Every monday i hang out in a sleepy street in west burnside to open the world’s ugliest treasure chest, a plastic trash can hidden behind a metal door. Wait inside: bread wrapped in brown paper and labeled by hand. It’s heavy enough to inspire a few Iron moves on site. But banish all preconceived ideas. Starter Bread inspires the kind of deep thoughts usually reserved for Texas grills or retiring basketball players. Can’t wait to take it home.
Texture is the star. The exterior is a force field of bronze and crunch. It contrasts starkly with the interior, which brushes against the wet edge of hot cereal and custard. Despite the density – there are enough nutrients here to form a biosphere – it is surprisingly light and elastic. I have never encountered anything like it. “Fun to chew!” as my friend Peter says. Even Kim Boyce, owner of the bakery and pioneer of cereal flour, is in love. âIt’s weird and wonderful,â she said after tearing down a loaf of bread called Barley. “Knock-down, the best bread I have ever had.”
You know what I mean?
Like many things in Portland, finding it requires whale-like sonar. Starter Bread uses a weekly “Baker’s Choice” subscription model, communicating with customers by email. A $ 40 month-long pledge gets you weekly bread, a secret pickup site (or porch delivery, if you live nearby), and an email newsletter that speaks, beautifully and proudly, about small farmers. and cutting-edge research laboratories. behind.
The project lives on in the minds and home cooking (under license) of couple Matt Kedzie and Zena Walas. Each week, they slide down the rabbit hole in the Northwestern grain shed, attaching themselves to one or two varieties at a time. Whether it’s red or rye, the bean of the moment is the planet around which all decisions orbit. The end goal: to fight for local food through the prism of a sourdough porridge named after the obsession of the week. Durum. Maize Kasha. Etc.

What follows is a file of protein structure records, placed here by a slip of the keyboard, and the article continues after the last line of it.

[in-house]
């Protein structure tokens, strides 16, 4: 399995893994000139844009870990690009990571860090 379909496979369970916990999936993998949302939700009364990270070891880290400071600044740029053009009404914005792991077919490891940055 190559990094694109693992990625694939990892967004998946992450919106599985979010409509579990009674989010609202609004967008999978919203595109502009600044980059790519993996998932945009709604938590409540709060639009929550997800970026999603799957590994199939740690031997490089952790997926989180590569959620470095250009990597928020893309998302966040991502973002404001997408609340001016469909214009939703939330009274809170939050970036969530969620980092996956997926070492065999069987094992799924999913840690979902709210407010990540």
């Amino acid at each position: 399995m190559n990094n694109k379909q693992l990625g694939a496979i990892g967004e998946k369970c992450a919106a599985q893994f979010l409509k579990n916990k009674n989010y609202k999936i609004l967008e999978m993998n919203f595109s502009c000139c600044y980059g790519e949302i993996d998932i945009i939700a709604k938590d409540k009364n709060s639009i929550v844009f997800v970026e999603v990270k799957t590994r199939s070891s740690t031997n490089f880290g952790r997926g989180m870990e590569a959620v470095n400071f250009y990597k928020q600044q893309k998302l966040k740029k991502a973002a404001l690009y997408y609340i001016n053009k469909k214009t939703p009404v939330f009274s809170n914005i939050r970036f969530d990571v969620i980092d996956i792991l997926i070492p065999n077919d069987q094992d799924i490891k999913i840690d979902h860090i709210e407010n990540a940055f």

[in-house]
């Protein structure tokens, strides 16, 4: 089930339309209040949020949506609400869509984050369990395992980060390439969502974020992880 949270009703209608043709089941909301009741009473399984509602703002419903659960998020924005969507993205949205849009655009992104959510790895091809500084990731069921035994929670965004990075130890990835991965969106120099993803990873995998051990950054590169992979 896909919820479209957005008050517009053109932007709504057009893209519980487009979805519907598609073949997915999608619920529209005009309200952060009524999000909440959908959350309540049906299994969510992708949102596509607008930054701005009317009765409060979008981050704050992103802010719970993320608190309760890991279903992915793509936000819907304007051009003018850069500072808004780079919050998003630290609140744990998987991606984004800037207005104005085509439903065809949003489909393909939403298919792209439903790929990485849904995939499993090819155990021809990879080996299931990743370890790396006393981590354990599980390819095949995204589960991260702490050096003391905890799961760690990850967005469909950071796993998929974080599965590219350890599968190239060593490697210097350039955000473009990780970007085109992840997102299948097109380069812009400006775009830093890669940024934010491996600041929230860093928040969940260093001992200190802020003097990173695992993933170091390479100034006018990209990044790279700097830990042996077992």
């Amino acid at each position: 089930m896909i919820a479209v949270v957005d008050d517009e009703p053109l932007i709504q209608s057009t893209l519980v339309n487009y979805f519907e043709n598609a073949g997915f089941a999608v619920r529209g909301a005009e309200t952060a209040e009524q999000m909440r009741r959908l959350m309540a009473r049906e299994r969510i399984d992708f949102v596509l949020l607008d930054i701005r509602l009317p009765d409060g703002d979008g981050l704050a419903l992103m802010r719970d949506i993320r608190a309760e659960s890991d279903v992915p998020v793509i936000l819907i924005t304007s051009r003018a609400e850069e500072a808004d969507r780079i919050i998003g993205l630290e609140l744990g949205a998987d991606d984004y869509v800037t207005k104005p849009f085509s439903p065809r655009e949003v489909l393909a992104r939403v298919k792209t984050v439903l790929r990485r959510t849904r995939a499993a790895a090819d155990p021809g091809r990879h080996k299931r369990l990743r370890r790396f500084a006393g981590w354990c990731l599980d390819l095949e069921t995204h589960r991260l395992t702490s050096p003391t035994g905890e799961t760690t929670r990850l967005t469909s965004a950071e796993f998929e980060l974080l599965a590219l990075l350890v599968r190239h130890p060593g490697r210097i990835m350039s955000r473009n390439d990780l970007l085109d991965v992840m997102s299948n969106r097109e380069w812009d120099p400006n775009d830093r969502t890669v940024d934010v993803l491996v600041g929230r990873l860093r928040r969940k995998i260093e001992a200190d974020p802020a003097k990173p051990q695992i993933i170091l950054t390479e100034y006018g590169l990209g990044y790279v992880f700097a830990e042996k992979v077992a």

Each loaf considers its subject in multiple forms. They give it to their starter until, they say, the starter âfoams in the mouthâ. They crack him. They toast less than an inch of his life. They soak it overnight and mix it with porridge – the secret sauce here. Sometimes it sprouted until “he thinks it’s a plant.” The rest is hand-ground into flour, and everything is turned into a bright, funky sourdough porridge bread, all the better toasted. What is the most surprising? Starter Bread achieves this amazing texture with a floor oven from Lowe’s. It tastes like life. Calling this whole grain bread is like saying Moby dick concerns whales. We’re not talking about simple choices of flour. Starter Bread aims to find the full expression of a kernel, possibly unshelled barley, of the geek breeders behind Oregon State University’s Barleyworld project. Recently, Kedzie and Walas were among the first bakers in Oregon to use Salish Blue, a perennial wheat almost unknown to Washington’s BreadLab.
âIt’s very simple bread,â Kedzie insists. âIn our current world, what we are doing is surely radical: stocking up on basic foods in the community, transforming them with our hands, sharing them with our neighbors. This is how we ate before McDonald’s, Coca-Cola, and Monsanto aimed to feed the world with large-scale agriculture, robots, and Roundup.
It turns out that Starter Bread is part of something bigger. Portland’s next food frontier is here. Local grains are the new microroasto beans, supported by a growing subsoil of local philosophers who ‘fight the flour’. Their ranks include the pop-up La Reinita bakery and the Sunday Bread Project pop-up at Scottie’s Pizza Parlor, two shows for one woman. At the People’s Farmers Market, Wandering Seeds Bakery rethinks economic justice by donating or trading what you can (if any) of “pearl barley bread, fermented and toasted” breads.
Something good is coming out of this dark period. Bread is back, baby, and healthy baking has never been so intriguing. I’m so into it.